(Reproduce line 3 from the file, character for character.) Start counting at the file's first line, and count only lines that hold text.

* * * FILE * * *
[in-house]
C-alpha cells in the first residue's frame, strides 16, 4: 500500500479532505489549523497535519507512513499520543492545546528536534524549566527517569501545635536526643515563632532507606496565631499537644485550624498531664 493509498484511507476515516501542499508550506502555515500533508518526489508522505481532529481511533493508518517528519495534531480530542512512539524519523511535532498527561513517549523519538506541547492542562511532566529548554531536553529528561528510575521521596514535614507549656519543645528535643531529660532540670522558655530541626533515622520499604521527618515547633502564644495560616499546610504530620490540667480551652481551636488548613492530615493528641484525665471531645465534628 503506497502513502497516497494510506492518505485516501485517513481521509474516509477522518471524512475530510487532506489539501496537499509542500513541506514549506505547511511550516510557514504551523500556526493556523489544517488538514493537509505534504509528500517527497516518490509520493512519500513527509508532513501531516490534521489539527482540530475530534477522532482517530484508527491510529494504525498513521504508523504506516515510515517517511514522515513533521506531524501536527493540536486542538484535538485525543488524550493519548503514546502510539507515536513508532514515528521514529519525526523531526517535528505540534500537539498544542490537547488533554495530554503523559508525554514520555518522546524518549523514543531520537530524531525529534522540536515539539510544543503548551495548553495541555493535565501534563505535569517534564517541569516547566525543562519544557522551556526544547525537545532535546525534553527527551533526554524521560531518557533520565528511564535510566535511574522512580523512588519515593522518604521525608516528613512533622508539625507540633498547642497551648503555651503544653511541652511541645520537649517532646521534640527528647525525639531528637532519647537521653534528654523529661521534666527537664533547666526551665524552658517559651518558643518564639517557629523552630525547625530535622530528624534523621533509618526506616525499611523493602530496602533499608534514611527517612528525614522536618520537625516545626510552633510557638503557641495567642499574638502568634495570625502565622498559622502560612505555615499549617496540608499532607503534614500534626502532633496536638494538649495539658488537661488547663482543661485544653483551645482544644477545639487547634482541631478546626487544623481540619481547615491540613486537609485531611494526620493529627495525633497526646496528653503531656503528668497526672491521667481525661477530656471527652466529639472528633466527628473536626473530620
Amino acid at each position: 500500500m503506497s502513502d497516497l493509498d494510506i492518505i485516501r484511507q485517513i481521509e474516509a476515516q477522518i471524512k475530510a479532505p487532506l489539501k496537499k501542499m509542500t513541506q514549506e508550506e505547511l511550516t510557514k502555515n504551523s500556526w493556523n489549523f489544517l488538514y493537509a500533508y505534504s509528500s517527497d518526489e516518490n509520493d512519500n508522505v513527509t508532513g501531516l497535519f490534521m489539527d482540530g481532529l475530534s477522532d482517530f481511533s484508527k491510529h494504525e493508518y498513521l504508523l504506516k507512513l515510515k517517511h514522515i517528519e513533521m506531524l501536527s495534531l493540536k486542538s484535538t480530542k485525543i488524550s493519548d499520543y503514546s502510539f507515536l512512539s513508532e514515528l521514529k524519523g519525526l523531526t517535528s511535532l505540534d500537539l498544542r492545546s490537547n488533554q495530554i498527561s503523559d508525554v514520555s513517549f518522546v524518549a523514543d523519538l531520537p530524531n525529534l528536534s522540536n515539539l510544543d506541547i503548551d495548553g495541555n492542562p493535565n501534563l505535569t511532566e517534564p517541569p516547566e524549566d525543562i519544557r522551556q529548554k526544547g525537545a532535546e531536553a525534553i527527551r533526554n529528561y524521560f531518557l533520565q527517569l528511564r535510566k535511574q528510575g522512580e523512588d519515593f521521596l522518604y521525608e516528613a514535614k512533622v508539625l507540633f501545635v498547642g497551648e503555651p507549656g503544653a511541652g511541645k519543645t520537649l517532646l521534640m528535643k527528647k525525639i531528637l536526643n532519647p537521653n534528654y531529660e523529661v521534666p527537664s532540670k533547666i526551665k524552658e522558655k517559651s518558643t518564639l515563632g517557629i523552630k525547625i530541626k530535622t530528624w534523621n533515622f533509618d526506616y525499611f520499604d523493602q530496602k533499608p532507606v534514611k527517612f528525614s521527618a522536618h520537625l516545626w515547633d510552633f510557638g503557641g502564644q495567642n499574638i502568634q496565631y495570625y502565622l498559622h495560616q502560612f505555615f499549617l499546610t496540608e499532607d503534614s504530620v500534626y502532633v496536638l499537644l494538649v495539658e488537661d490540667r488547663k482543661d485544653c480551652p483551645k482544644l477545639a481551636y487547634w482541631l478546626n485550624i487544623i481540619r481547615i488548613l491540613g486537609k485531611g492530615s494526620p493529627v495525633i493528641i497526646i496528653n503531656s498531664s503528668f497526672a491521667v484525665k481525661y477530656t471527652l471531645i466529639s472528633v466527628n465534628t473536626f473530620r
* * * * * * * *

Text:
Amino acid at each position: 500500500m503506497s502513502d497516497l493509498d494510506i492518505i485516501r484511507q485517513i481521509e474516509a476515516q477522518i471524512k475530510a479532505p487532506l489539501k496537499k501542499m509542500t513541506q514549506e508550506e505547511l511550516t510557514k502555515n504551523s500556526w493556523n489549523f489544517l488538514y493537509a500533508y505534504s509528500s517527497d518526489e516518490n509520493d512519500n508522505v513527509t508532513g501531516l497535519f490534521m489539527d482540530g481532529l475530534s477522532d482517530f481511533s484508527k491510529h494504525e493508518y498513521l504508523l504506516k507512513l515510515k517517511h514522515i517528519e513533521m506531524l501536527s495534531l493540536k486542538s484535538t480530542k485525543i488524550s493519548d499520543y503514546s502510539f507515536l512512539s513508532e514515528l521514529k524519523g519525526l523531526t517535528s511535532l505540534d500537539l498544542r492545546s490537547n488533554q495530554i498527561s503523559d508525554v514520555s513517549f518522546v524518549a523514543d523519538l531520537p530524531n525529534l528536534s522540536n515539539l510544543d506541547i503548551d495548553g495541555n492542562p493535565n501534563l505535569t511532566e517534564p517541569p516547566e524549566d525543562i519544557r522551556q529548554k526544547g525537545a532535546e531536553a525534553i527527551r533526554n529528561y524521560f531518557l533520565q527517569l528511564r535510566k535511574q528510575g522512580e523512588d519515593f521521596l522518604y521525608e516528613a514535614k512533622v508539625l507540633f501545635v498547642g497551648e503555651p507549656g503544653a511541652g511541645k519543645t520537649l517532646l521534640m528535643k527528647k525525639i531528637l536526643n532519647p537521653n534528654y531529660e523529661v521534666p527537664s532540670k533547666i526551665k524552658e522558655k517559651s518558643t518564639l515563632g517557629i523552630k525547625i530541626k530535622t530528624w534523621n533515622f533509618d526506616y525499611f520499604d523493602q530496602k533499608p532507606v534514611k527517612f528525614s521527618a522536618h520537625l516545626w515547633d510552633f510557638g503557641g502564644q495567642n499574638i502568634q496565631y495570625y502565622l498559622h495560616q502560612f505555615f499549617l499546610t496540608e499532607d503534614s504530620v500534626y502532633v496536638l499537644l494538649v495539658e488537661d490540667r488547663k482543661d485544653c480551652p483551645k482544644l477545639a481551636y487547634w482541631l478546626n485550624i487544623i481540619r481547615i488548613l491540613g486537609k485531611g492530615s494526620p493529627v495525633i493528641i497526646i496528653n503531656s498531664s503528668f497526672a491521667v484525665k481525661y477530656t471527652l471531645i466529639s472528633v466527628n465534628t473536626f473530620r